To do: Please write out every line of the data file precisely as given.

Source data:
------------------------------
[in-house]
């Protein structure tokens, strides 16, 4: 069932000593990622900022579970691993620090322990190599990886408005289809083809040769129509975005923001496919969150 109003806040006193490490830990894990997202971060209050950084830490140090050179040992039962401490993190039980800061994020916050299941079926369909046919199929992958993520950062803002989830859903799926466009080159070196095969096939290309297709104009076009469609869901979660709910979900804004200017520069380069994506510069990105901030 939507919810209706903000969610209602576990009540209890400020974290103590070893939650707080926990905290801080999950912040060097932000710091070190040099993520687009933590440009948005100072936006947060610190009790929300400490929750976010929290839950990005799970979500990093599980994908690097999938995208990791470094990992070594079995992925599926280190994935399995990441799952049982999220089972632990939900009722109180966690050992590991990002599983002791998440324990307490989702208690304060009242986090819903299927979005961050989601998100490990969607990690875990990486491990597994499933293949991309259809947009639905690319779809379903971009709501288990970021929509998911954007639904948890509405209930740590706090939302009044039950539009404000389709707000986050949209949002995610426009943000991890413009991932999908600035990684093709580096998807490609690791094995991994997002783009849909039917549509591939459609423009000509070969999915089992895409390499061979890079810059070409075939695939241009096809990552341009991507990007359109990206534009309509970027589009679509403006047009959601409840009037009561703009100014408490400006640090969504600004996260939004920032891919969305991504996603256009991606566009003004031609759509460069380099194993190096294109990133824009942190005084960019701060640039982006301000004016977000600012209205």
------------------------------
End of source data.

[in-house]
């Protein structure tokens, strides 16, 4: 069932000593990622900022579970691993620090322990190599990886408005289809083809040769129509975005923001496919969150 109003806040006193490490830990894990997202971060209050950084830490140090050179040992039962401490993190039980800061994020916050299941079926369909046919199929992958993520950062803002989830859903799926466009080159070196095969096939290309297709104009076009469609869901979660709910979900804004200017520069380069994506510069990105901030 939507919810209706903000969610209602576990009540209890400020974290103590070893939650707080926990905290801080999950912040060097932000710091070190040099993520687009933590440009948005100072936006947060610190009790929300400490929750976010929290839950990005799970979500990093599980994908690097999938995208990791470094990992070594079995992925599926280190994935399995990441799952049982999220089972632990939900009722109180966690050992590991990002599983002791998440324990307490989702208690304060009242986090819903299927979005961050989601998100490990969607990690875990990486491990597994499933293949991309259809947009639905690319779809379903971009709501288990970021929509998911954007639904948890509405209930740590706090939302009044039950539009404000389709707000986050949209949002995610426009943000991890413009991932999908600035990684093709580096998807490609690791094995991994997002783009849909039917549509591939459609423009000509070969999915089992895409390499061979890079810059070409075939695939241009096809990552341009991507990007359109990206534009309509970027589009679509403006047009959601409840009037009561703009100014408490400006640090969504600004996260939004920032891919969305991504996603256009991606566009003004031609759509460069380099194993190096294109990133824009942190005084960019701060640039982006301000004016977000600012209205």